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What history can tell us about infectious diseases

One of the remarkable achievements of the past hundred years has been the reduction of the global toll of death from infectious disease. The combination of applied biological science, improved living and working conditions, and standards of living, together with the benefits of planned parenthood, have transformed the health landscape for millions of people, not least in the developed world. Unfortunately, this led to the belief that these developments had led to the disappearance of infectious diseases as major public health issues with a resulting rundown of public health systems especially in the decades following the Second World War.

The stark message of the current global pandemic of COVID-19 is that we can never afford to lower our guard; that nature has many more tricks up its sleeve, especially in the form of novel forms of infection, especially those emerging where the delicate ecological balance of populations and their habitats is disrupted by poverty, urbanization, and the incursion of people into the territory of other species with their own unique commensal organisms.

In 1918, as the First World War was drawing to a close, the so-called Spanish Flu was brewing in army mobilisation camps across the United States. The first documented influenza cases occurred in the poverty-stricken rural county of Haskell, in Texas, where a local family doctor noticed the occurrence of a stream of atypical respiratory attacks of varying severity. His efforts to alert the public health authorities were of no avail and within months the influenza virus had spread throughout the military bases around America. In due course it made its way to the trenches of the Western Front in Europe, killing thousands on both sides of the conflict. Having seemed to burn itself out during the summer months, the epidemic returned with a vengeance in September 1918, sweeping around the world and leading to the deaths of between 50 and 100 million, mostly younger, people during 1918/19. A further, third wave in 1920 turned out to be much milder, reflecting the rise of some level of immunity among the human herd and probably an attenuation of the virus itself.

Since that time our knowledge of viruses has increased substantially and vaccines have been developed to protect human populations against the most common circulating strains of the influenza virus. Nevertheless, serious pandemics have occurred from time to time, notably in 1957 and 1968, carrying off tens thousands of vulnerable, usually older people. In the meanwhile, the health policy mindset of politicians and medical leaders had tuned out of a focus on infectious disease as being something for the history books to be replaced by a concern for heart disease, cancer, for long term conditions and the diseases of an ageing population. Nature’s surprises that began in the 1980’s should have been a wakeup call to the effect that classical public health will always have the potential to be catastrophically contemporary.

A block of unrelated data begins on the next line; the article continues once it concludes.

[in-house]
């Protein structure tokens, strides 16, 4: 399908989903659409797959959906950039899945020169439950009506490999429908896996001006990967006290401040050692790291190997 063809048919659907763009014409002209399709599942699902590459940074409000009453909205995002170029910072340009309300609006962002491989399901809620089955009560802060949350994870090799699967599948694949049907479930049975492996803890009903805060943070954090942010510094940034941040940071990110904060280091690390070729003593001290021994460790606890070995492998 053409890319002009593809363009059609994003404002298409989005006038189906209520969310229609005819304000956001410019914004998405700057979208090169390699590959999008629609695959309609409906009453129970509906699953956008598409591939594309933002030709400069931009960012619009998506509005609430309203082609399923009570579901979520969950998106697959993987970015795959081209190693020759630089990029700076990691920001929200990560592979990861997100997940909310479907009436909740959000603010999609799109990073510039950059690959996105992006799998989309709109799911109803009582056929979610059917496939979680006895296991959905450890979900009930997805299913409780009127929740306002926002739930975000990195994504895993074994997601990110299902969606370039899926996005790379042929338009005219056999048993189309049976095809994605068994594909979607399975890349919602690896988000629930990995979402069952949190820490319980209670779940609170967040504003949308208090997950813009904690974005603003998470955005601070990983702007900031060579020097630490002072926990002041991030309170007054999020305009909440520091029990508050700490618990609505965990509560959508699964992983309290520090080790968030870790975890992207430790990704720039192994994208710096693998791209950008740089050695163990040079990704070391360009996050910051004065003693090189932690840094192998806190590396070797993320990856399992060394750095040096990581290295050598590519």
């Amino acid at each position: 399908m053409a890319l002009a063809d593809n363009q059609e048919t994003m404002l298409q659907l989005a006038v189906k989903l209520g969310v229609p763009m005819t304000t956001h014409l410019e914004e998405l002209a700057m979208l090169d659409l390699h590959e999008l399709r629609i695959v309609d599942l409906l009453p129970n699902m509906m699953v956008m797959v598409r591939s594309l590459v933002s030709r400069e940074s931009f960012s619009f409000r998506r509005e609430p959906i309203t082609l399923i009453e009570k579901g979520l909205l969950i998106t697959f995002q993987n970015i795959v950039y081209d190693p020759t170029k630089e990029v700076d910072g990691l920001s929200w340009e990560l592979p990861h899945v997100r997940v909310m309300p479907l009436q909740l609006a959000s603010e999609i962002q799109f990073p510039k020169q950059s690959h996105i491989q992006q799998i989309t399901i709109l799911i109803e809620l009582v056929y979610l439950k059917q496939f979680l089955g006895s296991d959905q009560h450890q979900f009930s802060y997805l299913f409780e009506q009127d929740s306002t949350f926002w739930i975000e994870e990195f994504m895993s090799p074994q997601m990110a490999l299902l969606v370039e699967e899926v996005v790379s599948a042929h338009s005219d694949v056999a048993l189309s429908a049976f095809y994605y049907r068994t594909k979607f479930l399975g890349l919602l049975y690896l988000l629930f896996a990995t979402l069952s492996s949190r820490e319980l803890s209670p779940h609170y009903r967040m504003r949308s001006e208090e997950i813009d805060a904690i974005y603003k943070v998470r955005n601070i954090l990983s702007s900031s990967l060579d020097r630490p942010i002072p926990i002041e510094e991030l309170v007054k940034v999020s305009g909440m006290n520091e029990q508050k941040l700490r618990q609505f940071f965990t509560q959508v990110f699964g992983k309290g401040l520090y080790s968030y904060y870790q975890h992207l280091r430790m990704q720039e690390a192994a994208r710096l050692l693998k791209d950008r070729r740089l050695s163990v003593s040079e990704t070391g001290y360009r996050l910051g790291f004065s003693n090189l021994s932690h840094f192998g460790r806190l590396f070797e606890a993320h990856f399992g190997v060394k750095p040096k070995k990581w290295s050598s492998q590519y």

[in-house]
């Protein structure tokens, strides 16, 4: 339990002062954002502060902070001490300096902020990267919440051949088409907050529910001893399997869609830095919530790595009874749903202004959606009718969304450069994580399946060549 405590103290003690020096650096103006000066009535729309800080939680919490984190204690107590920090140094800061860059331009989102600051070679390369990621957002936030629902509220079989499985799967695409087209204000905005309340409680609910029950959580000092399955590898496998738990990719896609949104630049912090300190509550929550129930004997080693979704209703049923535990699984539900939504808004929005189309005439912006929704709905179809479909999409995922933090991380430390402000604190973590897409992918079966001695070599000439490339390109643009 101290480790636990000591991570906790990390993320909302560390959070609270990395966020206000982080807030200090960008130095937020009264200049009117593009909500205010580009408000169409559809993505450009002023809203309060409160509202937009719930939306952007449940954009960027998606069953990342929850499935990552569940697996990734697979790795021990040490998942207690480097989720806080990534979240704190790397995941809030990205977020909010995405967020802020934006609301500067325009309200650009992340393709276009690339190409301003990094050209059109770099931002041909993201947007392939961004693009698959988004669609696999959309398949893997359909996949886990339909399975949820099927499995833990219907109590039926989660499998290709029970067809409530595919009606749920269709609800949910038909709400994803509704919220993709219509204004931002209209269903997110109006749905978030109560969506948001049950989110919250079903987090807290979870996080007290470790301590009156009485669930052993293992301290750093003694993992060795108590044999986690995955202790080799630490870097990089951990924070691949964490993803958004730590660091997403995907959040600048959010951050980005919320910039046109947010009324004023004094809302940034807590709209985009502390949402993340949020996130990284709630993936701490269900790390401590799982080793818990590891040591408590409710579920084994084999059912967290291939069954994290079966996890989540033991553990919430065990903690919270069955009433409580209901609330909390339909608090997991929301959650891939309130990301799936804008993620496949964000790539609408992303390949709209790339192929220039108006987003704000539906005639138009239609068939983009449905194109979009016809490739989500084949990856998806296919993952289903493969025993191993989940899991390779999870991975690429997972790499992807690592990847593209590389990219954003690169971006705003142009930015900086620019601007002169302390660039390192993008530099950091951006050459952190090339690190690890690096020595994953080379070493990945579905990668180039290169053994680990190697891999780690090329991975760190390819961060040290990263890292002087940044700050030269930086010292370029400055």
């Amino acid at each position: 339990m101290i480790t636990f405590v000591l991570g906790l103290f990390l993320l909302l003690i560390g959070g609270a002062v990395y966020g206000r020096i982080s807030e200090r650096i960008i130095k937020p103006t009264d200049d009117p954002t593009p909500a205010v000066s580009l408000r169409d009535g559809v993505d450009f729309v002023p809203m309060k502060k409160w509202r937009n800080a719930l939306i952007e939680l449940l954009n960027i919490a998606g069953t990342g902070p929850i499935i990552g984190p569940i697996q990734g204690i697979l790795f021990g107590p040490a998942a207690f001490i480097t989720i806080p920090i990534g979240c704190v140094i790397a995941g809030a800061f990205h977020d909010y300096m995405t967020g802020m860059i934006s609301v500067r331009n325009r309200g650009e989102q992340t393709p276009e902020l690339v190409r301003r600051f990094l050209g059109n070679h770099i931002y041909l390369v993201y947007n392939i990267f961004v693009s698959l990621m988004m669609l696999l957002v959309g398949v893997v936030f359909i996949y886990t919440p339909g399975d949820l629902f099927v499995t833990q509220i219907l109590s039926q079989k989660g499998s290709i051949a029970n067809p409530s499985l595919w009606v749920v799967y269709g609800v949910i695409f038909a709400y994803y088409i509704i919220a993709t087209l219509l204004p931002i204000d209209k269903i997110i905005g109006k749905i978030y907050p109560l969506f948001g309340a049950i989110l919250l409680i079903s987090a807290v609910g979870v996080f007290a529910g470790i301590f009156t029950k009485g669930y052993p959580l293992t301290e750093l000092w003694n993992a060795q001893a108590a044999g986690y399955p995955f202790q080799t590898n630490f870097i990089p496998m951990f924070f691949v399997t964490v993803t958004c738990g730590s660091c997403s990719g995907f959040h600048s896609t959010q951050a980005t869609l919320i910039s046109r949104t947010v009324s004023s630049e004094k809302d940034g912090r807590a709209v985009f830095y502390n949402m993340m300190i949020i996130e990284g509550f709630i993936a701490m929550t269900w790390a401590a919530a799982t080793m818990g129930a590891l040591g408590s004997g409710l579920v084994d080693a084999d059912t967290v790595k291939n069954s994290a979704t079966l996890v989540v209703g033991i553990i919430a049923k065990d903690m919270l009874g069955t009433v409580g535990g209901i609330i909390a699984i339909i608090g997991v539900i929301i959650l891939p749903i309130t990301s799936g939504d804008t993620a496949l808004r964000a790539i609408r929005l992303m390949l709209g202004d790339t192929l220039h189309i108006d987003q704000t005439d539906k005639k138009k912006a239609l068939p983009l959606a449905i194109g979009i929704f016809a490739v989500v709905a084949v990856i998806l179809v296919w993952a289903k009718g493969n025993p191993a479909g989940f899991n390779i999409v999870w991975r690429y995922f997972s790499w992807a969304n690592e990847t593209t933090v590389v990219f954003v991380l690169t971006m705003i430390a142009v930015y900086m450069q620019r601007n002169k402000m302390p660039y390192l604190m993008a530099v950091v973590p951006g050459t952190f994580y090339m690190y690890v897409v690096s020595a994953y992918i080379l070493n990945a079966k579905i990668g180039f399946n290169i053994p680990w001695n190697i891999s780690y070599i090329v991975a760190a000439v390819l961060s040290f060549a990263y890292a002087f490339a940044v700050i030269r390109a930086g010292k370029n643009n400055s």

In the United Kingdom, the first warning that we were in danger of failing to keep on top of the basics of public health came in the 1980s with a salmonella outbreak in a Yorkshire psychogeriatric hospital that led to 19 deaths and an outbreak of Legionnaires disease in a Stafford hospital that led to 22 deaths. Although the government took measures to strengthen our public health resilience, these incidents were a portent of what was to come.

Beginning with Bovine Spongeiform Encephalitis ( Mad Cow disease) in 1986—followed by Avian flu in 1997, Severe Acute Respiratory Syndrome (SARS) in 2002, Pandemic H1N1 Swine Flu in 2009, and Ebola in 2014—a whole succession of novel infections with origins in other animal species began infecting humans. The terrorist attacks on the World Trade Centre in New York in 2001 reinforced the need for disaster and emergency preparedness, including that for incidents involving biological and germ warfare agents. This led to a renewed emphasis on planning and resilience for a range of eventualities.

Tragically the global economic crisis and meltdown of 2008 had ramifications for public spending, leading to a decade of austerity in which some countries, including the United Kingdom, took their eye off the public health ball. In 2020 with the advent of the most serious global pandemic for 100 years the ensuing weaknesses were exposed at great human cost.

The aphorism that those who forget their history are destined to repeat it has never seemed more apt.

Featured image by Ryoji Iwata via Unsplash.

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